Gut-lung axis: AB-Biotics’s COVID-19 trial shows “significant” results for probiotics
24 Mar 2021 --- COVID-19 patients who consumed AB-Biotics’ probiotics once a day for a month saw “significant” impacts on remission rate, duration of symptoms and viral load. The placebo-controlled, double-blinded clinical trial sheds light on the gut-lung axis and has now been submitted for peer review.
“The product that commercialized this specific combination of strains is under discussion with 65 pharmaceutical and food supplement companies,” Jordi Riera, AB-Biotics’ business development director, tells NutritionInsight.
He expects it will be marketed in the UK by the beginning of May. Germany, Italy and Spain will follow in June. The approval process in the US is still unclear, but the company is hopeful for a May launch.
“The preliminary results of this clinical trial are encouraging, and we are extremely excited to be part of such timely research,” says lead investigator Dr. Pedro Gutierrez-Castrellon. He works at the Hospital General Manuel Gea González in Mexico City, which collaborated on the study.
Addressing the gut-lung axis
The study’s hypothesis revolves around the cross-talk between intestinal and pulmonary tissues – commonly referred to as the gut-lung axis.
Mediated by the microbiome and immune cells, the axis has demonstrated its importance in certain respiratory diseases.
With 75 percent of the immune system being associated with gut cells, the gut microbiota has been shown to be significantly involved in regulating the development and function of the immune system, notes AB-Biotics.
Notably, one in three patients afflicted with COVID-19 has dysbiosis. AB-Biotics adds that patients with gastrointestinal symptoms also had increased severity of the disease, thus making the microbiota a potential therapeutic target to study for COVID-19 management and transmission.
The study included 300 non-hospitalized adult participants with PCR-confirmed COVID-19 and mild symptoms.
Riera explains that ambulatory outpatients represent a naturalistic sample of COVID patients as most patients will only develop mild symptoms.
“We had a significant interest in avoiding hospitalizations, therefore starting from patients with mild or moderate symptoms was the obvious choice. Statistically, we would have expected a portion of those to develop severe symptoms and be hospitalized over the course of the study, but none did,” he says.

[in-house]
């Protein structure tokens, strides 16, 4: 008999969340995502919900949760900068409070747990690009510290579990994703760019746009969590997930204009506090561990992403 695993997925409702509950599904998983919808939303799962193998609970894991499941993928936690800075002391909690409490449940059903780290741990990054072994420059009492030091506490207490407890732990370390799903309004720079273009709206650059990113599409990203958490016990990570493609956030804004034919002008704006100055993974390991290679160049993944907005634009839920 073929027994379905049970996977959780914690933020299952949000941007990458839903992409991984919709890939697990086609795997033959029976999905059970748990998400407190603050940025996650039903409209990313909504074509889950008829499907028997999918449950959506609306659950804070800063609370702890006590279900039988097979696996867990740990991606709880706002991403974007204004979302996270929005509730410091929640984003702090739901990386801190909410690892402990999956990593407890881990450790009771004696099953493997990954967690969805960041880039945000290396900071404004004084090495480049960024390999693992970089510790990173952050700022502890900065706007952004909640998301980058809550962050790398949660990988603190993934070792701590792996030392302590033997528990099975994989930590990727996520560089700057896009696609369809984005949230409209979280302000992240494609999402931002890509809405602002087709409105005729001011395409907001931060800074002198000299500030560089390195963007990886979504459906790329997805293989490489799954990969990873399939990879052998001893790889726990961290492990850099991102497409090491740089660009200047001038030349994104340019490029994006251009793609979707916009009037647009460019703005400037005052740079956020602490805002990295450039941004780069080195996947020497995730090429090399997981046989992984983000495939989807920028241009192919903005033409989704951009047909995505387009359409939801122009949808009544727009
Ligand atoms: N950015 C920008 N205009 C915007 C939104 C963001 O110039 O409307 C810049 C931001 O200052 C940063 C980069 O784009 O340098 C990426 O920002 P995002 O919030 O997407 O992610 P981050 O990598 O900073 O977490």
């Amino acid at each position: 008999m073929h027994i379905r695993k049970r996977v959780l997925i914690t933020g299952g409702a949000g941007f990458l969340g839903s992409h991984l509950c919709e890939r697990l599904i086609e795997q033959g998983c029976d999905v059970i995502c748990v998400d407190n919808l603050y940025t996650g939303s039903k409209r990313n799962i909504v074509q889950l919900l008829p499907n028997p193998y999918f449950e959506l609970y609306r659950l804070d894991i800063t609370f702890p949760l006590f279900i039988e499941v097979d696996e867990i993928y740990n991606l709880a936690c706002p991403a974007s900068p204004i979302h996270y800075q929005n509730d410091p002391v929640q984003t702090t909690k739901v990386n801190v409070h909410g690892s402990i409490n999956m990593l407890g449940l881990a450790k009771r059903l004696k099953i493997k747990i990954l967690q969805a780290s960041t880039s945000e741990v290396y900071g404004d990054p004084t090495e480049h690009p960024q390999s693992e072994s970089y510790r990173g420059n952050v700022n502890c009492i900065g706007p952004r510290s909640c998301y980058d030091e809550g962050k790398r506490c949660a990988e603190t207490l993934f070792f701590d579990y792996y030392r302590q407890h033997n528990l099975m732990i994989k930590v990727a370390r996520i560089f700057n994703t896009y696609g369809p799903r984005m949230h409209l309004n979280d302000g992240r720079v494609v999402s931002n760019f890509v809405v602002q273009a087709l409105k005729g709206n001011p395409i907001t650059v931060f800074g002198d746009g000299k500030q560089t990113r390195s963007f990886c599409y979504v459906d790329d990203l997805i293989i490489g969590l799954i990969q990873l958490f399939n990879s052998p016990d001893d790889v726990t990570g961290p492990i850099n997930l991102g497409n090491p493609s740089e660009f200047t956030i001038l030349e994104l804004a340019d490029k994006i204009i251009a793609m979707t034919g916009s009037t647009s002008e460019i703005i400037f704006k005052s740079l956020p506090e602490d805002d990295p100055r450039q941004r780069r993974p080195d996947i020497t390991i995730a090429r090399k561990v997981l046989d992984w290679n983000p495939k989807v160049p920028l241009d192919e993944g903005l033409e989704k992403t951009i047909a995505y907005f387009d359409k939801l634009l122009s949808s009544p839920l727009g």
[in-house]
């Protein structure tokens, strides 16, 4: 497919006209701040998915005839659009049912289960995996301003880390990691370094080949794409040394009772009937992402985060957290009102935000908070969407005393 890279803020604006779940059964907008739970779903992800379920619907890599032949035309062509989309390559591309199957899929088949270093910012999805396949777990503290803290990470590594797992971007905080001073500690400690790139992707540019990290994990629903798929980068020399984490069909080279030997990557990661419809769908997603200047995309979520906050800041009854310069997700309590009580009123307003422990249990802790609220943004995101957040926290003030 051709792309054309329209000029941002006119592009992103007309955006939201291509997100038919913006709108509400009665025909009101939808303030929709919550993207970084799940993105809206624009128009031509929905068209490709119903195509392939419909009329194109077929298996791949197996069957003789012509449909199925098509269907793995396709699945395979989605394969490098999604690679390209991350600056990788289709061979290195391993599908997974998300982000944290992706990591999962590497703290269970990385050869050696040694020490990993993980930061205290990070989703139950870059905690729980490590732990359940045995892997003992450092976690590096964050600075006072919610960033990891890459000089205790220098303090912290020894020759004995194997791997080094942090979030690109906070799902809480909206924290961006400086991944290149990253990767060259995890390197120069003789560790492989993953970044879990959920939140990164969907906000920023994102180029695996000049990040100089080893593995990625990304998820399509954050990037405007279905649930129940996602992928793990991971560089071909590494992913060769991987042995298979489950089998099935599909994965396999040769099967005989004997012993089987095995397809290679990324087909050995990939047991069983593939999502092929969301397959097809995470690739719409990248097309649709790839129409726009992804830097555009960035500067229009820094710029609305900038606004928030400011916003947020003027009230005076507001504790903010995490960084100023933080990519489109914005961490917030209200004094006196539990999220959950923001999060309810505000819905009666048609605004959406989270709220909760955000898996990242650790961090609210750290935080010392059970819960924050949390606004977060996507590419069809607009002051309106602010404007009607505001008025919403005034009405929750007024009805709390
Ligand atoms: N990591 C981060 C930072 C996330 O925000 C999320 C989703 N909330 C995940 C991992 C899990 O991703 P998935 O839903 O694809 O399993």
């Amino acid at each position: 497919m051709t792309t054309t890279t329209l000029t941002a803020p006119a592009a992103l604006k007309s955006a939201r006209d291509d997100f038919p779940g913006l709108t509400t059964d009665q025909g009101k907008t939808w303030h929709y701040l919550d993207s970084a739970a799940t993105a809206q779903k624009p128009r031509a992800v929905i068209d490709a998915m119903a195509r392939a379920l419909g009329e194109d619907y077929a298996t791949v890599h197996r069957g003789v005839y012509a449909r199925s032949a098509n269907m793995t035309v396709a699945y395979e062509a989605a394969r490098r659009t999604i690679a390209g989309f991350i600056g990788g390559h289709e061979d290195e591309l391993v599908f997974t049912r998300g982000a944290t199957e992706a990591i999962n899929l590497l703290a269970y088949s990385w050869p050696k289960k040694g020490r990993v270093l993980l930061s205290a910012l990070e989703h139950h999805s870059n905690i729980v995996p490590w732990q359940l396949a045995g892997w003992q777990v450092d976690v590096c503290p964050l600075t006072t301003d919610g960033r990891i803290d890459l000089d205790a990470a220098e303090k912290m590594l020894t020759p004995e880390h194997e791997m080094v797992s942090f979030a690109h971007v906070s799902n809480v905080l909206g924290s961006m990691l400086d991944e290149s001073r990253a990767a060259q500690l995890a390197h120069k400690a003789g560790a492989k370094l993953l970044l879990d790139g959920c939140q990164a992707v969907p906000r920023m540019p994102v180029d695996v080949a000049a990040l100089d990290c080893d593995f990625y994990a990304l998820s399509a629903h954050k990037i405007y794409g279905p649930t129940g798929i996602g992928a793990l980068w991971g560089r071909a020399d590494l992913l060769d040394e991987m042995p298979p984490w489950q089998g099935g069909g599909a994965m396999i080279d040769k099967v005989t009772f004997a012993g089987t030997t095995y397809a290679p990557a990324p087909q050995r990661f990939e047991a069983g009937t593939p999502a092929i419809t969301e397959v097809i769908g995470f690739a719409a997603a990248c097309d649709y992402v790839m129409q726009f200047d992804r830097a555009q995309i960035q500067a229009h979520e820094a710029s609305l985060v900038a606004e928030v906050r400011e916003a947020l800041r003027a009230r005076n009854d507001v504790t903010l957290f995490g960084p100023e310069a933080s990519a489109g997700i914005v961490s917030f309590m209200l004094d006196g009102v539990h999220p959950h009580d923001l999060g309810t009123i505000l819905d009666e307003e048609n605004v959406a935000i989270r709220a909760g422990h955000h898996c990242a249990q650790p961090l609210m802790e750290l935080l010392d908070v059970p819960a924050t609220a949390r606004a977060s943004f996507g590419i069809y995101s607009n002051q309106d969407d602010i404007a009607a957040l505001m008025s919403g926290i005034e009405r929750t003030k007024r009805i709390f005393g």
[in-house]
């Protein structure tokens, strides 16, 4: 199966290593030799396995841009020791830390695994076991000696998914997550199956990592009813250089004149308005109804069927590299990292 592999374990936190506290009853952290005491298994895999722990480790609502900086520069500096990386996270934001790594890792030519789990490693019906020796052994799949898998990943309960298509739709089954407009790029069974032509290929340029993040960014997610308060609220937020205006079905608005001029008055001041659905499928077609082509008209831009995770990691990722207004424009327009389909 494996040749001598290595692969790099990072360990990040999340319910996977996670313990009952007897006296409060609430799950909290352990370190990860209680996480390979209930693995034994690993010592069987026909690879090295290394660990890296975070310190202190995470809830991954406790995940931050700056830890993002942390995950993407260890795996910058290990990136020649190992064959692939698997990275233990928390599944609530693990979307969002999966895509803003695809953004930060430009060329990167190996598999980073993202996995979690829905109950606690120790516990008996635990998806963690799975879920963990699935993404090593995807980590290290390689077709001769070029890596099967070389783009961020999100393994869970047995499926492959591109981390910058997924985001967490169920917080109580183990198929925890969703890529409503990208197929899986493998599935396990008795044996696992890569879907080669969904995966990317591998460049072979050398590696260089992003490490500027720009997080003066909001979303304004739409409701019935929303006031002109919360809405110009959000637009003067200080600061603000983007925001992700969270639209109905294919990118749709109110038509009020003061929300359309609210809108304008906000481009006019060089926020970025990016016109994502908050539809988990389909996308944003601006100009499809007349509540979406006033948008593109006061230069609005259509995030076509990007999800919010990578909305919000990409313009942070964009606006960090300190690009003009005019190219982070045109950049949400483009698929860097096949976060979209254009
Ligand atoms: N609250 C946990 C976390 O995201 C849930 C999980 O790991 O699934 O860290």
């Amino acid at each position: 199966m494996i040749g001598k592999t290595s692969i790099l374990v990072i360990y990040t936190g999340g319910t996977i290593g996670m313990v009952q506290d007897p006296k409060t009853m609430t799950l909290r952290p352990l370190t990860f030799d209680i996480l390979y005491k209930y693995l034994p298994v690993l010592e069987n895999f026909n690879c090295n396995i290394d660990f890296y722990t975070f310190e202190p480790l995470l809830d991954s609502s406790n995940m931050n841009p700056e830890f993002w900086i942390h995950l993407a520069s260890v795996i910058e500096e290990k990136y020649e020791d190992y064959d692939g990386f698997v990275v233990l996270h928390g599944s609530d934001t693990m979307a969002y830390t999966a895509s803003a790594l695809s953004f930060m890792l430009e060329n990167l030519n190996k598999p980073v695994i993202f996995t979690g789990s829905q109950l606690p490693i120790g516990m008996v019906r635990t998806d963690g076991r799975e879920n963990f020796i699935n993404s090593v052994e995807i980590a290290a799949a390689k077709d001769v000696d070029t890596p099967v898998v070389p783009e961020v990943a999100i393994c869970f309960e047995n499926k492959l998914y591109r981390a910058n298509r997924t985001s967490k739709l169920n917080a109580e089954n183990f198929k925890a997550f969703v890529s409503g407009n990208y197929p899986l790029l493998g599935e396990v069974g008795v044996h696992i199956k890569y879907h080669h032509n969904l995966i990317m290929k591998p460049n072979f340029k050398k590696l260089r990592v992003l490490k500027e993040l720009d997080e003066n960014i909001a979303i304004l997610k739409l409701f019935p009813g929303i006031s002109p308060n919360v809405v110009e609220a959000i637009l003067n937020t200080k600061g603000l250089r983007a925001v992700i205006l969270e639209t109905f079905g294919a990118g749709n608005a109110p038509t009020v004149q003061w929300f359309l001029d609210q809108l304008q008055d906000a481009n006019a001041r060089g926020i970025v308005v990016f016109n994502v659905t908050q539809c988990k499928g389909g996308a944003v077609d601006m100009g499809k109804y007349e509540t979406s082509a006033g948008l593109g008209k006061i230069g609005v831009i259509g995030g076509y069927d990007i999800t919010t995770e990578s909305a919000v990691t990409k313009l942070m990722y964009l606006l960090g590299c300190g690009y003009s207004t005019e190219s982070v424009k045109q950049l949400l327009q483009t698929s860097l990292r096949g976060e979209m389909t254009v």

For 30 days, half the group received a placebo capsule, while the others were given a once-a-day probiotic, supplied by Kaneka Corporation’s subsidiary, AB-Biotics.
The four probiotic strains in the capsule were L. plantarum KABP-033, L. plantarum KABP-022, L. plantarum KABP-023 and P. acidilactici KABP-021.
Riera details that three of these strains had given excellent results in other trials, mainly both in diarrhea and gut inflammation. “The fourth strain is totally new, and it was included since it overproduces a protein of interest in immune enhancement.”
In addition to impacting remission rate, duration of symptoms and viral load (as measured by RT-PCR), no intensive care unit admissions were observed during the study period.
Additionally, there was no adverse event noted associated with the probiotics strain blend.
Planning the next steps
Once the study is peer-reviewed, the researchers will share detailed efficacy and safety results, including:
- Remission rate, as measured by both the absence of COVID-19 symptoms and a negative RT-PCR test.
- Reduction in the number of symptomatic patients with COVID-19.
- Reduction in the duration of specific symptoms.
- Reduced viral load in nasopharyngeal swabs.
- Increased specific IgG and IgM levels against SARS-CoV-2.
Gutierrez-Castrellon also stresses that further research is needed to corroborate and explore additional benefits.
“However, it’s important to note that probiotics are well known for their health benefits on the host when administered in adequate amounts,” he urges.
As stated by the World Health Organization, probiotics require well-designed clinical trials to identify their benefits, which are strictly strain-specific
“Therefore positive evidence in a clinical trial for a particular health condition cannot be extrapolated or extended to other strains without clinical evidence,” Gutierrez-Castrellon concludes.
Gut-immunity link heats up
Experts are increasingly pointing to the connection between the gut and immunity, especially in light of COVID-19.
In December, an analysis of 300,000 UK users of the ZOE COVID Symptom Study App found that supplementation of probiotics – among other nutrients – was associated with a lower risk of self-reported SARS-CoV-2 infection.
Meanwhile, DSM, ADM and Biosearch Life have all also investigated the role that their respective probiotic strains can play in fighting the pandemic.
Other ingredients entering the immunity ring include prebiotics, whey protein, vitamins D and C, astaxanthin and omega 3 fatty acids.
By Katherine Durrell
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